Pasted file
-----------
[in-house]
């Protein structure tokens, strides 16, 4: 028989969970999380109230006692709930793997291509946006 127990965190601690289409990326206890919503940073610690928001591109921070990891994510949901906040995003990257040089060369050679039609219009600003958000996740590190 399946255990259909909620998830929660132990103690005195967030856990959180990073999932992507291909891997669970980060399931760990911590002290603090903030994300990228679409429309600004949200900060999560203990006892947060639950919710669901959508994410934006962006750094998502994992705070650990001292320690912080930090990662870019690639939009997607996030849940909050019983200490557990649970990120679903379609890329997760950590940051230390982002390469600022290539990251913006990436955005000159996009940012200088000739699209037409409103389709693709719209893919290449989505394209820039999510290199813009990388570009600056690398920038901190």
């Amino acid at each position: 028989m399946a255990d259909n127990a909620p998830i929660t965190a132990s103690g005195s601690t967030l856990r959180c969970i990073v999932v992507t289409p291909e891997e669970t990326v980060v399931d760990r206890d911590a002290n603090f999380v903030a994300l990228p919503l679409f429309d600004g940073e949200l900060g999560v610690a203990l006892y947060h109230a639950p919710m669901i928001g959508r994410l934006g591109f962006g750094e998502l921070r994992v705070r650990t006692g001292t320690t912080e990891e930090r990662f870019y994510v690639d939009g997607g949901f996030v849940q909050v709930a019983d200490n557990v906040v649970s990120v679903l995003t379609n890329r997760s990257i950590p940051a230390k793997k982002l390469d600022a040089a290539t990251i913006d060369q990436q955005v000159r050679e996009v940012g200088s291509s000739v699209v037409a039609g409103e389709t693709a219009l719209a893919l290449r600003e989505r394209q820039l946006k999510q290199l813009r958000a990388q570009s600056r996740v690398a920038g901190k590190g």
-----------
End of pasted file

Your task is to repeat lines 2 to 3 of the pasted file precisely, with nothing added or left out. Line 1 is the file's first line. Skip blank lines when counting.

């Protein structure tokens, strides 16, 4: 028989969970999380109230006692709930793997291509946006 127990965190601690289409990326206890919503940073610690928001591109921070990891994510949901906040995003990257040089060369050679039609219009600003958000996740590190 399946255990259909909620998830929660132990103690005195967030856990959180990073999932992507291909891997669970980060399931760990911590002290603090903030994300990228679409429309600004949200900060999560203990006892947060639950919710669901959508994410934006962006750094998502994992705070650990001292320690912080930090990662870019690639939009997607996030849940909050019983200490557990649970990120679903379609890329997760950590940051230390982002390469600022290539990251913006990436955005000159996009940012200088000739699209037409409103389709693709719209893919290449989505394209820039999510290199813009990388570009600056690398920038901190």
């Amino acid at each position: 028989m399946a255990d259909n127990a909620p998830i929660t965190a132990s103690g005195s601690t967030l856990r959180c969970i990073v999932v992507t289409p291909e891997e669970t990326v980060v399931d760990r206890d911590a002290n603090f999380v903030a994300l990228p919503l679409f429309d600004g940073e949200l900060g999560v610690a203990l006892y947060h109230a639950p919710m669901i928001g959508r994410l934006g591109f962006g750094e998502l921070r994992v705070r650990t006692g001292t320690t912080e990891e930090r990662f870019y994510v690639d939009g997607g949901f996030v849940q909050v709930a019983d200490n557990v906040v649970s990120v679903l995003t379609n890329r997760s990257i950590p940051a230390k793997k982002l390469d600022a040089a290539t990251i913006d060369q990436q955005v000159r050679e996009v940012g200088s291509s000739v699209v037409a039609g409103e389709t693709a219009l719209a893919l290449r600003e989505r394209q820039l946006k999510q290199l813009r958000a990388q570009s600056r996740v690398a920038g901190k590190g």